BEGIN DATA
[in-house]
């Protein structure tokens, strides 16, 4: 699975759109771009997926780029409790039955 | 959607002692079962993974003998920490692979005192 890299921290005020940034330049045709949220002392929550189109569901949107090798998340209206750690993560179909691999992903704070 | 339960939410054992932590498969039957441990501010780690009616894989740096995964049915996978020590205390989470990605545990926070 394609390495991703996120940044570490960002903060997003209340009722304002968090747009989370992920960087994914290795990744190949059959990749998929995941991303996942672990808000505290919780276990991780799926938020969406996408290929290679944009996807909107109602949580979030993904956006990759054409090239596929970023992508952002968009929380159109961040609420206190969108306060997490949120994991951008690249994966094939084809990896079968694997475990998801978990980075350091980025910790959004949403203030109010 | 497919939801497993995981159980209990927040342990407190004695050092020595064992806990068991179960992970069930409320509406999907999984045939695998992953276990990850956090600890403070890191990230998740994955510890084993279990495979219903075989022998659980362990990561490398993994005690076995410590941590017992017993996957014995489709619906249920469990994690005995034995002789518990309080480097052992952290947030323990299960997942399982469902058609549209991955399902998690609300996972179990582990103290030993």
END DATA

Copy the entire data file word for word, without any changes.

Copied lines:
[in-house]
């Protein structure tokens, strides 16, 4: 699975759109771009997926780029409790039955 | 959607002692079962993974003998920490692979005192 890299921290005020940034330049045709949220002392929550189109569901949107090798998340209206750690993560179909691999992903704070 | 339960939410054992932590498969039957441990501010780690009616894989740096995964049915996978020590205390989470990605545990926070 394609390495991703996120940044570490960002903060997003209340009722304002968090747009989370992920960087994914290795990744190949059959990749998929995941991303996942672990808000505290919780276990991780799926938020969406996408290929290679944009996807909107109602949580979030993904956006990759054409090239596929970023992508952002968009929380159109961040609420206190969108306060997490949120994991951008690249994966094939084809990896079968694997475990998801978990980075350091980025910790959004949403203030109010 | 497919939801497993995981159980209990927040342990407190004695050092020595064992806990068991179960992970069930409320509406999907999984045939695998992953276990990850956090600890403070890191990230998740994955510890084993279990495979219903075989022998659980362990990561490398993994005690076995410590941590017992017993996957014995489709619906249920469990994690005995034995002789518990309080480097052992952290947030323990299960997942399982469902058609549209991955399902998690609300996972179990582990103290030993």